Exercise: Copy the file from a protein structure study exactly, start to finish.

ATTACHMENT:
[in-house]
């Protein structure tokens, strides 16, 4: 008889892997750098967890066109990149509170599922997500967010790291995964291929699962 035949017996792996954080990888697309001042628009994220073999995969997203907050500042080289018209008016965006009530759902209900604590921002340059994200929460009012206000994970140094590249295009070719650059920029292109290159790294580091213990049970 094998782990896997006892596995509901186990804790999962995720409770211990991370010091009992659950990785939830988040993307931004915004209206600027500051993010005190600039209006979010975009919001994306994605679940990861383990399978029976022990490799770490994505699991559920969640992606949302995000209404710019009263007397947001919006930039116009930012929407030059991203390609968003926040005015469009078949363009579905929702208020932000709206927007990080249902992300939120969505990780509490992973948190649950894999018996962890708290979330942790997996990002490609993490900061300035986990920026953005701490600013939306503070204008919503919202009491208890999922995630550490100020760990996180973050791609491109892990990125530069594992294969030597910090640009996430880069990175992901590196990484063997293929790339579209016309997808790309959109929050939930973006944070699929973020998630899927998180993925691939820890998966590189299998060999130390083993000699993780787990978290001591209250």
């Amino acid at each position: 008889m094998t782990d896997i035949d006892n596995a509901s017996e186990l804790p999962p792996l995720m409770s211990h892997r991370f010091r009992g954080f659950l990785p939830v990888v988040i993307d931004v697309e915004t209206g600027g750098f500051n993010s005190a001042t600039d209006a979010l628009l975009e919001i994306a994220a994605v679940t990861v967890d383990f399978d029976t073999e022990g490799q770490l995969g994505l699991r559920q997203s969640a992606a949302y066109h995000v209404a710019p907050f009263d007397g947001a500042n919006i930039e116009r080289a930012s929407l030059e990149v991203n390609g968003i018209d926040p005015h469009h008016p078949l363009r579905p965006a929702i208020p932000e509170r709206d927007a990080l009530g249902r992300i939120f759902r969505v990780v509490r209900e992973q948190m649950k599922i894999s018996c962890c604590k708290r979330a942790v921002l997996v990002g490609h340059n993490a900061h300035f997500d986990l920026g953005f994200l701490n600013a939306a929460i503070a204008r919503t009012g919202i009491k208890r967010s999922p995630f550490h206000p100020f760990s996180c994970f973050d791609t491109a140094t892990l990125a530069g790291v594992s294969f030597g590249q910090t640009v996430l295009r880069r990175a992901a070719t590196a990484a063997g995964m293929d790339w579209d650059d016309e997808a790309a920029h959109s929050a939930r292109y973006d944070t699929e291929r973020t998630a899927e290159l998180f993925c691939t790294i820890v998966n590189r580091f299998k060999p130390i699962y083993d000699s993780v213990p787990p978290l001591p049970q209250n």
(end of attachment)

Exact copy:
[in-house]
């Protein structure tokens, strides 16, 4: 008889892997750098967890066109990149509170599922997500967010790291995964291929699962 035949017996792996954080990888697309001042628009994220073999995969997203907050500042080289018209008016965006009530759902209900604590921002340059994200929460009012206000994970140094590249295009070719650059920029292109290159790294580091213990049970 094998782990896997006892596995509901186990804790999962995720409770211990991370010091009992659950990785939830988040993307931004915004209206600027500051993010005190600039209006979010975009919001994306994605679940990861383990399978029976022990490799770490994505699991559920969640992606949302995000209404710019009263007397947001919006930039116009930012929407030059991203390609968003926040005015469009078949363009579905929702208020932000709206927007990080249902992300939120969505990780509490992973948190649950894999018996962890708290979330942790997996990002490609993490900061300035986990920026953005701490600013939306503070204008919503919202009491208890999922995630550490100020760990996180973050791609491109892990990125530069594992294969030597910090640009996430880069990175992901590196990484063997293929790339579209016309997808790309959109929050939930973006944070699929973020998630899927998180993925691939820890998966590189299998060999130390083993000699993780787990978290001591209250």
């Amino acid at each position: 008889m094998t782990d896997i035949d006892n596995a509901s017996e186990l804790p999962p792996l995720m409770s211990h892997r991370f010091r009992g954080f659950l990785p939830v990888v988040i993307d931004v697309e915004t209206g600027g750098f500051n993010s005190a001042t600039d209006a979010l628009l975009e919001i994306a994220a994605v679940t990861v967890d383990f399978d029976t073999e022990g490799q770490l995969g994505l699991r559920q997203s969640a992606a949302y066109h995000v209404a710019p907050f009263d007397g947001a500042n919006i930039e116009r080289a930012s929407l030059e990149v991203n390609g968003i018209d926040p005015h469009h008016p078949l363009r579905p965006a929702i208020p932000e509170r709206d927007a990080l009530g249902r992300i939120f759902r969505v990780v509490r209900e992973q948190m649950k599922i894999s018996c962890c604590k708290r979330a942790v921002l997996v990002g490609h340059n993490a900061h300035f997500d986990l920026g953005f994200l701490n600013a939306a929460i503070a204008r919503t009012g919202i009491k208890r967010s999922p995630f550490h206000p100020f760990s996180c994970f973050d791609t491109a140094t892990l990125a530069g790291v594992s294969f030597g590249q910090t640009v996430l295009r880069r990175a992901a070719t590196a990484a063997g995964m293929d790339w579209d650059d016309e997808a790309a920029h959109s929050a939930r292109y973006d944070t699929e291929r973020t998630a899927e290159l998180f993925c691939t790294i820890v998966n590189r580091f299998k060999p130390i699962y083993d000699s993780v213990p787990p978290l001591p049970q209250n």